But the big wheels have always been business magnates like David Rockefeller, statesmen like Rockefeller’s protege Henry Kissinger, and Wall Street lawyer/bankers like John J. McCloy – who became chair of the Council, the Ford Foundation and the Chase Bank, all in one year.

            No less influential members were Eisenhower’s secretary of state John Foster Dulles and his brother, longtime C.I.A. director Allen W. Dulles.

            During World War II – as early as 1942, according to Christopher Simpson’s “The Splendid Blond Beast” – the Dulles’ lobbied for a peace settlement with German behind Stalin’s back. Allen – a C.F.R. director from 1927 to 1969 – ran the Switzerland-based operations of the C.I.A.’s wartime predecessor, the O.S.S.. Pushing for a separate peace in 1944, he engineered the liberation of SS General Karl Wolff from anti-fascist Italian partisans.

            Under the same Dulles, the C.I.A. executed its first major coup in Iran in 1953, its second in Guatemala in ’54. Each responded to a move to nationalize foreign holdings: of British and American oil companies in Iran, of the Boston-based United Fruit Company – to which both Dulles’ were connected – in Guatemala.

            There followed decades of repression: by the dictatorship of the Shah of Iran – which beat the 1979 Islamic revolution and taking of American hostages; and by military-dominated governments in Guatemala – where the C.I.A. is currently under fire for covering up the murder of a U.S. citizen by a Guatemalan army officer on Agency payroll.

            Indeed, apart from Indochina, where the CFR issued a stream of reports urging Washington to defend US business interests – ultimately with tragic consequences – Guatemala has borne the heaviest burden of CIA intervention.

            Are the C.I.A. and C.F.R. – or U.N. and C.F.R., as fantasized by those of the militia mentality – part of (dare I say it?) a conspiracy? No more than lobbyists and Congress are, for protecting corporations from personal injury lawsuits.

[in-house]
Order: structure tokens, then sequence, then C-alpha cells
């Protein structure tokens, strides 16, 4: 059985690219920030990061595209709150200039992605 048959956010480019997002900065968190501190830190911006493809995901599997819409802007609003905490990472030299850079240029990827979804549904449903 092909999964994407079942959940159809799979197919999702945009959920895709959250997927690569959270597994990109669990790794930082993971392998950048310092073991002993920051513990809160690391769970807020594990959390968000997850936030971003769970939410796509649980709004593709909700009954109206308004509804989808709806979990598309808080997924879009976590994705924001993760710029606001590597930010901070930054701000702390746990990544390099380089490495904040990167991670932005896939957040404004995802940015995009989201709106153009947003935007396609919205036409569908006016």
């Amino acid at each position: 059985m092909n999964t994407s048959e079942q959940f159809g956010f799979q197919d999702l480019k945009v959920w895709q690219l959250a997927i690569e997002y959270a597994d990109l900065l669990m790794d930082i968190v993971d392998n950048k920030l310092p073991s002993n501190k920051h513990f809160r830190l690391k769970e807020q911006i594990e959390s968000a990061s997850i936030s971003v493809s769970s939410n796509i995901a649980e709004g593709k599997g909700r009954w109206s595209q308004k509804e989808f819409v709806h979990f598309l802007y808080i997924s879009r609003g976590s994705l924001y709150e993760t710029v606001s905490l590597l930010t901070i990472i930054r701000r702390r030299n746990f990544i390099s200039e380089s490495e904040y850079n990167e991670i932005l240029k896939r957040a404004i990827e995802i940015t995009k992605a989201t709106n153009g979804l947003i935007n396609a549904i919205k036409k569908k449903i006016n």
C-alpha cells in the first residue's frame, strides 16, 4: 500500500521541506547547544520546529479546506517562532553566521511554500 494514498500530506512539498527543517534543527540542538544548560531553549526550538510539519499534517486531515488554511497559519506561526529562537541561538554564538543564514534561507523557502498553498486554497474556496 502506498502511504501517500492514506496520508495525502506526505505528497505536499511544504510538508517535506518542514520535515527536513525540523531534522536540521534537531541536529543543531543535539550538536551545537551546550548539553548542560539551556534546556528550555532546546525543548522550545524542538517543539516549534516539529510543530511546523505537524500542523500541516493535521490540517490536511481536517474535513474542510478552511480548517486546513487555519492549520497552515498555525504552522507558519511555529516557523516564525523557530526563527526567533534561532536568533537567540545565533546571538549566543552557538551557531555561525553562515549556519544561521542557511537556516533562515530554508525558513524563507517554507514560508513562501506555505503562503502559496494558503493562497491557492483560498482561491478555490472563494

The Council on Foreign Relations is merely the lodge of those with a vested interest in – and history of making – foreign policy. Its members don’t conspire. They simply fill strategic positions where foreign policy – and the survival of the agency that secretly carries it out – are decided.





May 5, 2021

German Watergate Leads to Bitburg | by Jerry Meldon | Published in The Jewish Advocate (undated) [incomplete]


“Bitburg: Tip of the Iceberg.” So reads the headline over Joe Conason’s article in the May 7 Village Voice on White House links to the Right wing’s outer fringe. A close look at the politics behind Ronald Reagan and Chancellor Helmut Kohl’s visit to the Bitburg cemetery uncovers deeper layers of this iceberg – starting with the massive payoffs to members of the Kohl administration from the industrial empire founded by war criminal Friedrich Flick.

            To understand Reagan’s decision to pay homage to German war dead, one must look beyond the President’s 1933-1945 blackout to present-day politics. The staunchly conservative Kohl has been the most vocal European supporter of Reagan’s escalation of the Cold War. He has welcomed Pershing missiles to German soil is is now a confirmed “Star Wars” advocate.

            In return, Reagan, through appearances with the Chancellor, has been boosting Kohl’s Christian Democratic Party (CDU) in a period of important local elections. This is particularly vital in light of the magazine Der Spiegel’s relentless exposure of payoffs to assorted officials in the Bonn coalition.

            The heads began to roll last June. Finance Minister Count Otto Lambsdorff resigned just prior to his official indictment for corruption. His predecessor, Hans Friderichs, who awaits trial for bribery and income tax evasion, resigned in February from the presidency of Germany’s second largest bank. The pockets of the two former finance ministers, according to Der Spiegel, were lined by Flick in return for a huge tax concession following the conglomerate’s sale of a 29 percent interest in Daimler-Benz, manufacturer of Mercedes cars.

            In 1975, the Flick Group, which controls an empire whose holdings range from steel and explosives to armored tanks, sold the Daimler-Benz shares to Deutsche Bank, Germany’s largest, for $800 million. For a $175,000 payoff to Friderichs, Flick won a $175 million tax waiver. As Der Spiegel has documented, the payoff was just one part of an on-going corruption scheme that secured Flick a grip on the fiscal policies of the West German government.

            While Flick’s beneficiaries have included politicians of every stripe but the left-of-center, ecology-minded Greens, the most scandalous exposés, naturally, have touched those in power. The biggest star to fall so far has